OOLTEWAH, Tenn. – This was not the same Honors Course that I remember from the final round of the 1996 NCAA Championship. Not even close.
On that final day, the wind blew, the course was hard as a rock and the greens were as slick and fast as a newly-polished tile floor.
It was close to the opposite Tuesday in the opening round of this year’s NCAA Championship at The Honors Course. No wind, hot and humid, and a layout still a bit soggy from recent rain, which made greens very receptive.
What does it all mean? Check out the numbers.
Of the 15 teams playing that last day in 1996, none broke 300. The low score was a 15-over 303, shot by champion Arizona State.
Among the 84 individuals, only four managed to shoot under par – the best being a 2-under 70 – and one other shot even par. On the flip side, 35 players did not break 80, including individual winner Tiger Woods of Stanford, who shot 80 – and still won by four strokes. The average score for the day was 78.65.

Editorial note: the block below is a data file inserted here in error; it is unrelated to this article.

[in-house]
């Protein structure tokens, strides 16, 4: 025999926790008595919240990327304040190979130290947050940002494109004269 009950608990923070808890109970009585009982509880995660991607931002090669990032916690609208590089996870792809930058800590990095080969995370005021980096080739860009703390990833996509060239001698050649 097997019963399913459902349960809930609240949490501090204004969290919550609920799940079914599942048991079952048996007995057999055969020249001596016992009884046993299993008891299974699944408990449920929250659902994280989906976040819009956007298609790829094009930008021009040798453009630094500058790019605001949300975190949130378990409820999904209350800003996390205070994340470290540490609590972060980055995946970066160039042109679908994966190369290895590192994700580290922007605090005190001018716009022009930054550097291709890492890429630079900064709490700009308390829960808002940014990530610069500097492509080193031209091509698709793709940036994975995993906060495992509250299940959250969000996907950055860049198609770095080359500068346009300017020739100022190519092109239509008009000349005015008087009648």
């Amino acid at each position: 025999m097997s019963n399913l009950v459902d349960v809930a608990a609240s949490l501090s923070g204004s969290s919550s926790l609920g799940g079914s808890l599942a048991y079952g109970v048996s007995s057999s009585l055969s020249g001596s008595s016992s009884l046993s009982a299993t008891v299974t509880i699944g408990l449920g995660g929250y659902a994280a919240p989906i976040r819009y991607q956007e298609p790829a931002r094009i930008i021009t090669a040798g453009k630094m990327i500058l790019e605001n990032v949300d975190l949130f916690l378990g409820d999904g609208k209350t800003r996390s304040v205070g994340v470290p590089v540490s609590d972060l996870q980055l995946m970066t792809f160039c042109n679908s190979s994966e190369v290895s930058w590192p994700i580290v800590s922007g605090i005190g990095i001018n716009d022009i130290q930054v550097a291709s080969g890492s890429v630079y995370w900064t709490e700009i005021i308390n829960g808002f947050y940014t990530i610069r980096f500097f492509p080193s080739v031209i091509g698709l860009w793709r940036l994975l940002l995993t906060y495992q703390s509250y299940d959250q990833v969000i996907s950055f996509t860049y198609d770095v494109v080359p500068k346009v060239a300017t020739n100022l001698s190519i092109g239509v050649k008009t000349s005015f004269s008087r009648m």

In Tuesday’s near-perfect playing conditions, it was an almost complete turnaround from 14 years ago.
Of the 30 teams in the starting field, eight shot under par, led by Oklahoma State and Florida State at 5 under. Only six teams shot 300 or higher.
Among the 156 individuals, 35 were under par, with Arizona State’s Jesper Kennegard and Augusta State’s Henrik Norlander leading the way at 4-under 68.
Another 16 players were at even par, and only 11 players failed to break 80. The average score was 74.28 – more than four strokes better than the last round of the last NCAA played at The Honors Course.
Rain continues to be in the forecast all week, but who knows? If the rain stays away and the wind picks up, you can bet the house that scores this time around will start inching closer and closer to those of 1996.